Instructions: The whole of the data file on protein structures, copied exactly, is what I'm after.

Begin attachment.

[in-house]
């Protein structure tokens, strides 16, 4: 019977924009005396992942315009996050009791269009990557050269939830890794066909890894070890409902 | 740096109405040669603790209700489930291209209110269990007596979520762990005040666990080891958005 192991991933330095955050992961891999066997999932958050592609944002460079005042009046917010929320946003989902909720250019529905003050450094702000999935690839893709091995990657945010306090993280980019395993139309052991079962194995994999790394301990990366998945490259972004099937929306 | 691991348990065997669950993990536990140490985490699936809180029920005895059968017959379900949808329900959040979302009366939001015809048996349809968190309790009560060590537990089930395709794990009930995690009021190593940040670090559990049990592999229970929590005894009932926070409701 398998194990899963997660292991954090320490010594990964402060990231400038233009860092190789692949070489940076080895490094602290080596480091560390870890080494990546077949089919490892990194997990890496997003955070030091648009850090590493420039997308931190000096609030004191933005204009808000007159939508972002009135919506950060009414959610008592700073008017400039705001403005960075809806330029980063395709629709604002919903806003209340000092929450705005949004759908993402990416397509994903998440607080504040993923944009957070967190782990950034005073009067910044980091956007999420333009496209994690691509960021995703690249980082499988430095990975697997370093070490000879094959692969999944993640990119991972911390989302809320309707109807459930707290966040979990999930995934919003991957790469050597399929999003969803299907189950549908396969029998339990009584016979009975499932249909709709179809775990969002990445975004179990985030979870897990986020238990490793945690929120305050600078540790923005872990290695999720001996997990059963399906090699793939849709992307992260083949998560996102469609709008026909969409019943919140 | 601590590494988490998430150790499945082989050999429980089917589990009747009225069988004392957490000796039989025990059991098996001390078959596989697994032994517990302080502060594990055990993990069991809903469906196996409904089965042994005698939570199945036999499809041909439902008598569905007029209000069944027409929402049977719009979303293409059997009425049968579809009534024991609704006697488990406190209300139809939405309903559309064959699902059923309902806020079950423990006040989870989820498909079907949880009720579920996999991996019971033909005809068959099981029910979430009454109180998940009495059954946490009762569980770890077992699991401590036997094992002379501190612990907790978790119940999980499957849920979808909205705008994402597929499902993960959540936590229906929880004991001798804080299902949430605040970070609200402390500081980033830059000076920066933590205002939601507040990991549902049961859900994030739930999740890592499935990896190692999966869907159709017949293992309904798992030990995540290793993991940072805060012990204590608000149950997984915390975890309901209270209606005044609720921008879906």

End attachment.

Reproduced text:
[in-house]
């Protein structure tokens, strides 16, 4: 019977924009005396992942315009996050009791269009990557050269939830890794066909890894070890409902 | 740096109405040669603790209700489930291209209110269990007596979520762990005040666990080891958005 192991991933330095955050992961891999066997999932958050592609944002460079005042009046917010929320946003989902909720250019529905003050450094702000999935690839893709091995990657945010306090993280980019395993139309052991079962194995994999790394301990990366998945490259972004099937929306 | 691991348990065997669950993990536990140490985490699936809180029920005895059968017959379900949808329900959040979302009366939001015809048996349809968190309790009560060590537990089930395709794990009930995690009021190593940040670090559990049990592999229970929590005894009932926070409701 398998194990899963997660292991954090320490010594990964402060990231400038233009860092190789692949070489940076080895490094602290080596480091560390870890080494990546077949089919490892990194997990890496997003955070030091648009850090590493420039997308931190000096609030004191933005204009808000007159939508972002009135919506950060009414959610008592700073008017400039705001403005960075809806330029980063395709629709604002919903806003209340000092929450705005949004759908993402990416397509994903998440607080504040993923944009957070967190782990950034005073009067910044980091956007999420333009496209994690691509960021995703690249980082499988430095990975697997370093070490000879094959692969999944993640990119991972911390989302809320309707109807459930707290966040979990999930995934919003991957790469050597399929999003969803299907189950549908396969029998339990009584016979009975499932249909709709179809775990969002990445975004179990985030979870897990986020238990490793945690929120305050600078540790923005872990290695999720001996997990059963399906090699793939849709992307992260083949998560996102469609709008026909969409019943919140 | 601590590494988490998430150790499945082989050999429980089917589990009747009225069988004392957490000796039989025990059991098996001390078959596989697994032994517990302080502060594990055990993990069991809903469906196996409904089965042994005698939570199945036999499809041909439902008598569905007029209000069944027409929402049977719009979303293409059997009425049968579809009534024991609704006697488990406190209300139809939405309903559309064959699902059923309902806020079950423990006040989870989820498909079907949880009720579920996999991996019971033909005809068959099981029910979430009454109180998940009495059954946490009762569980770890077992699991401590036997094992002379501190612990907790978790119940999980499957849920979808909205705008994402597929499902993960959540936590229906929880004991001798804080299902949430605040970070609200402390500081980033830059000076920066933590205002939601507040990991549902049961859900994030739930999740890592499935990896190692999966869907159709017949293992309904798992030990995540290793993991940072805060012990204590608000149950997984915390975890309901209270209606005044609720921008879906």